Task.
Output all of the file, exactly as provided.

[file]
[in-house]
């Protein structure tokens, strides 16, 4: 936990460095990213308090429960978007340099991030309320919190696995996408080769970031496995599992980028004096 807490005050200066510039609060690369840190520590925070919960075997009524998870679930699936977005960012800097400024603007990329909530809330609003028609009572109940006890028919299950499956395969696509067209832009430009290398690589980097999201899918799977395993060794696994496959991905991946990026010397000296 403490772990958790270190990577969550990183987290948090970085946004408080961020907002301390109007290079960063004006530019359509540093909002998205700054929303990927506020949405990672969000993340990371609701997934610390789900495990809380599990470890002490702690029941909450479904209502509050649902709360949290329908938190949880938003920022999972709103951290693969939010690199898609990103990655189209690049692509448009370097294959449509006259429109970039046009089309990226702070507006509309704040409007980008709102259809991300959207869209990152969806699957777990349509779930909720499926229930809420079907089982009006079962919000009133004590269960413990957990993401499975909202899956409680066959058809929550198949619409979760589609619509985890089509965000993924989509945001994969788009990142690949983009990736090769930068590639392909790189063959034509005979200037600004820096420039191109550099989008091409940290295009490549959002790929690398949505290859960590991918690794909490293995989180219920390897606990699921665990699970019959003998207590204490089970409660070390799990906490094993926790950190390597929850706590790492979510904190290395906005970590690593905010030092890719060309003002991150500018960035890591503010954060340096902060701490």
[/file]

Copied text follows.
[in-house]
């Protein structure tokens, strides 16, 4: 936990460095990213308090429960978007340099991030309320919190696995996408080769970031496995599992980028004096 807490005050200066510039609060690369840190520590925070919960075997009524998870679930699936977005960012800097400024603007990329909530809330609003028609009572109940006890028919299950499956395969696509067209832009430009290398690589980097999201899918799977395993060794696994496959991905991946990026010397000296 403490772990958790270190990577969550990183987290948090970085946004408080961020907002301390109007290079960063004006530019359509540093909002998205700054929303990927506020949405990672969000993340990371609701997934610390789900495990809380599990470890002490702690029941909450479904209502509050649902709360949290329908938190949880938003920022999972709103951290693969939010690199898609990103990655189209690049692509448009370097294959449509006259429109970039046009089309990226702070507006509309704040409007980008709102259809991300959207869209990152969806699957777990349509779930909720499926229930809420079907089982009006079962919000009133004590269960413990957990993401499975909202899956409680066959058809929550198949619409979760589609619509985890089509965000993924989509945001994969788009990142690949983009990736090769930068590639392909790189063959034509005979200037600004820096420039191109550099989008091409940290295009490549959002790929690398949505290859960590991918690794909490293995989180219920390897606990699921665990699970019959003998207590204490089970409660070390799990906490094993926790950190390597929850706590790492979510904190290395906005970590690593905010030092890719060309003002991150500018960035890591503010954060340096902060701490």